Why We Get Bored With Our Jobs

why we get bored with our jobs

You know the drill. We started out passionate about our jobs, but as time goes by, we get bored and feel somewhat demotivated to even step into the office. Before you know it, you are mulling if it’s time to quit your job and go in search of greener pastures. Upon reflecting though, there’s not much you can complain about your current role. You love your colleagues, the perks at work, and even your boss. So why quit right? Is it a motivation issue then? “Our brains are not wired for routine and repetition at work,” says Daniel M. Cable, author of Alive at Work: The Neuroscience of Helping Your People Love What They Do. “Disengagement isn’t a motivation problem; it’s a biological one.”

Changing your job might be one of the solutions. However, it isn’t going to work in the long run for you to keep changing your job just because you got bored. Here’s a little more insight as to why we get bored with our jobs and for you to figure out if your job is indeed the issue here.


Our brain’s
seeking system

There is a part of the brain called the ventral striatum, also called the “seeking system,” and its role is to motivate us into being our best self. “This part of our brain urges us from the time we’re babies to explore what we don’t know,” Cable explains. “Little kids can be given an awesome toy with noises and buttons, and they’ll be really into it for a week or few days. Then they find something else that hadn’t seen before, like car keys, and they find that way more interesting. It wasn’t because the thing is cool; it’s because the thing is new.”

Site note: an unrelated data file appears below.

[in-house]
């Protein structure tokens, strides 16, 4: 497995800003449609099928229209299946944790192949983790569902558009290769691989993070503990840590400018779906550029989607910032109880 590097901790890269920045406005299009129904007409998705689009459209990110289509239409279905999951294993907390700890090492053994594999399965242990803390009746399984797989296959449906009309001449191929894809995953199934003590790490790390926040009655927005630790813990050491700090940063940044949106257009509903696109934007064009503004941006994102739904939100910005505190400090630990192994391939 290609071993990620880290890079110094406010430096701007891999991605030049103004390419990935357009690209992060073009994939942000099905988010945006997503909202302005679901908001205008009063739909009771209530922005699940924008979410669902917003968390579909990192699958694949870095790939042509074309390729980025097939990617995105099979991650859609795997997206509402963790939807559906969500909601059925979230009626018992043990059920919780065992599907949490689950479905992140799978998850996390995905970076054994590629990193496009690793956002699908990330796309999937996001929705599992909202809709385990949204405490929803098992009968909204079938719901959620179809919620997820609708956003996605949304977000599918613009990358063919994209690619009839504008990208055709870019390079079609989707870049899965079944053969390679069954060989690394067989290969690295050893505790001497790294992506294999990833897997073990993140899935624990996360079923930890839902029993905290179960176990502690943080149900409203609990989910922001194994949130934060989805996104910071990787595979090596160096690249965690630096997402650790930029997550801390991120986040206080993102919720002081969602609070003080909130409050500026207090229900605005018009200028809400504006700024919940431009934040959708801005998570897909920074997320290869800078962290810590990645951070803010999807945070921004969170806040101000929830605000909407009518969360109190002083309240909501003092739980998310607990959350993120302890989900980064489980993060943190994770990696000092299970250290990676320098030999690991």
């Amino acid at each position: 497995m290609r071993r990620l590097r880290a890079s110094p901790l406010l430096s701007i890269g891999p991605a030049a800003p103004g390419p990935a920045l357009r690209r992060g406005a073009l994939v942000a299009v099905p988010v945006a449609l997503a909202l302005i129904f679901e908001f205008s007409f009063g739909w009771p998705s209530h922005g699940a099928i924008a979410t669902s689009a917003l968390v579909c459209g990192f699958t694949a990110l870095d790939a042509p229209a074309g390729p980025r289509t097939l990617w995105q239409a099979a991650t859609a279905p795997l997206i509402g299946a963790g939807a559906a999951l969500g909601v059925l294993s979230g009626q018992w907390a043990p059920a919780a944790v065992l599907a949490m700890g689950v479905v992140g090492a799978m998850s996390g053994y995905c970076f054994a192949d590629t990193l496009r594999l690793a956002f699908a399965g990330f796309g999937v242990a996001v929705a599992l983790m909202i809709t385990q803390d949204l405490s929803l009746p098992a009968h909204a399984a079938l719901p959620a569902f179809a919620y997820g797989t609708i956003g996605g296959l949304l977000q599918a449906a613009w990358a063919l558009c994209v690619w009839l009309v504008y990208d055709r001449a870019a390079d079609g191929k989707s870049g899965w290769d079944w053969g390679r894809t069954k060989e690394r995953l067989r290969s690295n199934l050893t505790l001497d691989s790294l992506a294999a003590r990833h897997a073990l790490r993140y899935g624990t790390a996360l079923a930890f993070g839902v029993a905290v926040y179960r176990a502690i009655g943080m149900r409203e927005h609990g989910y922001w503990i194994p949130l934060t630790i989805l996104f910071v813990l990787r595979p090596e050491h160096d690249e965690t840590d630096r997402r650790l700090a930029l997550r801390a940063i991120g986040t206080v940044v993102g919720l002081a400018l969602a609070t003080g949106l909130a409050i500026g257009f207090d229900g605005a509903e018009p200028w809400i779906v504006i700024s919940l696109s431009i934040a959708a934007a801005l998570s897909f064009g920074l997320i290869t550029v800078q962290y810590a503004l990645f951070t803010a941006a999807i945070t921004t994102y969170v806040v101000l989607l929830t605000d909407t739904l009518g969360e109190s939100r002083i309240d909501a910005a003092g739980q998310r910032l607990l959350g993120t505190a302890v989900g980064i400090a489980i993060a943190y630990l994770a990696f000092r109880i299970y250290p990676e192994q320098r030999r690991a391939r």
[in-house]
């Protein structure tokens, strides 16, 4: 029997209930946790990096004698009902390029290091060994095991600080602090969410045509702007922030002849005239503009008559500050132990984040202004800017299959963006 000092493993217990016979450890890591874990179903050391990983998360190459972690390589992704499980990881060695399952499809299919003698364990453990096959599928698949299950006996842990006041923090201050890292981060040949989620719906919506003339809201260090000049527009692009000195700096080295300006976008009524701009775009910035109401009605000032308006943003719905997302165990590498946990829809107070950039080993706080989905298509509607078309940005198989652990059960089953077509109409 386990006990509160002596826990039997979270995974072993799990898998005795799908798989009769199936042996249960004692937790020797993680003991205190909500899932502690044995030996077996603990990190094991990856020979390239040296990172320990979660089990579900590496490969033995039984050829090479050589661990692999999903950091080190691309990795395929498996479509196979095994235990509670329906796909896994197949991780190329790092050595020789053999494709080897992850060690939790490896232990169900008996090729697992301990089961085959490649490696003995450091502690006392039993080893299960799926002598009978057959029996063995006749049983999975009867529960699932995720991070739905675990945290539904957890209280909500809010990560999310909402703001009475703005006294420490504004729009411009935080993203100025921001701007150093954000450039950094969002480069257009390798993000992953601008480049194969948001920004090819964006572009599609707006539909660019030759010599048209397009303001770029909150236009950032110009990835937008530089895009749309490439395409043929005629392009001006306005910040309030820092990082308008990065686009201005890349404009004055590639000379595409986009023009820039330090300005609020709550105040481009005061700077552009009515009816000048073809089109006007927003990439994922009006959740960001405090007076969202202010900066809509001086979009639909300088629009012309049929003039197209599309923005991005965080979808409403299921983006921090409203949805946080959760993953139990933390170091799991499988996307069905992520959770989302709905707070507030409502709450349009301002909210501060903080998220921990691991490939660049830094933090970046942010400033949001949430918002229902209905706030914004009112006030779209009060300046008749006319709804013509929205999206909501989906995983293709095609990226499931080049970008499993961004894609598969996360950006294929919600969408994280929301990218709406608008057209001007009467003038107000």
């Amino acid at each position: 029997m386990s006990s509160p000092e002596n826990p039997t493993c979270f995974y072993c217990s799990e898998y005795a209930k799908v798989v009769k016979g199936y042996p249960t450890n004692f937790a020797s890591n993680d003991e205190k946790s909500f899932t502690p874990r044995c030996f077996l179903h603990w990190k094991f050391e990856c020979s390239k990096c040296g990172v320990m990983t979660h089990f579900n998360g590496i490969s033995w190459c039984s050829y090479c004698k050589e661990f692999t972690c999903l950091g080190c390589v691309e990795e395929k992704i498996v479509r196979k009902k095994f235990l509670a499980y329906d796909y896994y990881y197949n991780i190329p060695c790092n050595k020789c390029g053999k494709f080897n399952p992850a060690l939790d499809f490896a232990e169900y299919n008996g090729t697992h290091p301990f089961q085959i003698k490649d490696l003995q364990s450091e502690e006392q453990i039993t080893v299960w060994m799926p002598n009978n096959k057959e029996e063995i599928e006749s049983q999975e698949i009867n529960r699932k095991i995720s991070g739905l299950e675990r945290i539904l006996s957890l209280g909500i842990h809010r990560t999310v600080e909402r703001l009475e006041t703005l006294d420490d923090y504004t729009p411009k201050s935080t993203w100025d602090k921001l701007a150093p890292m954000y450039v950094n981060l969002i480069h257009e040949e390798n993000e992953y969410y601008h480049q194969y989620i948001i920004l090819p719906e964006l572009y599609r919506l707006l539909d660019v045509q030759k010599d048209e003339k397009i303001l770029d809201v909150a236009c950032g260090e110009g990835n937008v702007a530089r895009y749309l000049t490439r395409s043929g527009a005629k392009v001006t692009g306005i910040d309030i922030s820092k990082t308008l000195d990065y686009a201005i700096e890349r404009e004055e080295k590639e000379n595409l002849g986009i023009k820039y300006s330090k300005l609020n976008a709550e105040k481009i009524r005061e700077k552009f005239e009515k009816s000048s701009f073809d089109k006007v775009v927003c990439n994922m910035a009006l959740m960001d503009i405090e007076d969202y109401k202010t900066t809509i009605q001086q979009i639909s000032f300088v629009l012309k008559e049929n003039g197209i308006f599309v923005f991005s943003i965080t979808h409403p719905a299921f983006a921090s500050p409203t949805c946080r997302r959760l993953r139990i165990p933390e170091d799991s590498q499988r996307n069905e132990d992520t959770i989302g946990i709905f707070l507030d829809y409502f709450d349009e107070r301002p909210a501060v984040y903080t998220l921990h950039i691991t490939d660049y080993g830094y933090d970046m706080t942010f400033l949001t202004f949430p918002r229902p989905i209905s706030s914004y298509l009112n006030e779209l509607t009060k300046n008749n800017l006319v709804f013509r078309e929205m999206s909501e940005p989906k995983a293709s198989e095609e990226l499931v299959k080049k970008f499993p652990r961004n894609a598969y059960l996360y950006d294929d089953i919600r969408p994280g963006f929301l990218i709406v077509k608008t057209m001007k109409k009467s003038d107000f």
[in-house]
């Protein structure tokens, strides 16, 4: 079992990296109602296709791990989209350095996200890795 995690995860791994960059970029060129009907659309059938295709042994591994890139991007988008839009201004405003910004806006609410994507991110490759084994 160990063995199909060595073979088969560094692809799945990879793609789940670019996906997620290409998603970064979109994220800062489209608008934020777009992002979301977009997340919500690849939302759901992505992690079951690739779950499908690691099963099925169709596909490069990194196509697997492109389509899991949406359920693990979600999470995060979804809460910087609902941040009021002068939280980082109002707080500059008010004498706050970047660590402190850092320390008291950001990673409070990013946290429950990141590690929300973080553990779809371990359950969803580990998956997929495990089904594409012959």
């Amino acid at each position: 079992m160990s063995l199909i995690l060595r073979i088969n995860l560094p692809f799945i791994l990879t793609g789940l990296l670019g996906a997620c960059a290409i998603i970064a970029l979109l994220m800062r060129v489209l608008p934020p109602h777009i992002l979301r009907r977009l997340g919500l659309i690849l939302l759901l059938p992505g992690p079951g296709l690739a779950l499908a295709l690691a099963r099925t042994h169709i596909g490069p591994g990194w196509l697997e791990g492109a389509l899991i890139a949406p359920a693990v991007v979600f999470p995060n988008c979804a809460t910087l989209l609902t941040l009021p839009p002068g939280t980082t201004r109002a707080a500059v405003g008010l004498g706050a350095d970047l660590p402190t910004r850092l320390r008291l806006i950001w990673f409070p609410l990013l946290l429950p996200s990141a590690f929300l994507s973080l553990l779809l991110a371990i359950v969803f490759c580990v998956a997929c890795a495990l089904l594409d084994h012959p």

When we succumb to these urges, our brain delivers dopamine to reward us and that makes us feel more alive, and the same thing can happen at work, says Cable, currently a professor of organizational behavior at London Business School.
“When we’re in the rut of routine for the 502nd time, this part of the brain shuts off,” says Cable. “Your brain is saying, ‘You’re better than this. We’re not built of this. We’re built for bigger things.’ Then the brain stops the release of dopamine, which makes it seem not only dull but that it takes forever.”

So before you quit a perfectly fine job, do consider the boredom. If you suspect that boredom might be the root cause of your dissatisfaction, you may want to consider staying put and thinking of creative ways to spark passion into your current role again. Even if you do change your job, there’s no guarantee that you won’t get bored at the new job. Every new job or relationship will grow into a comfortable one given time. So, instead of always seeking out new jobs or relationships, we need to learn ways to inject passion into mundane tasks, and learn creative ways to stay interested in our roles.

Source: www.fastcompany.com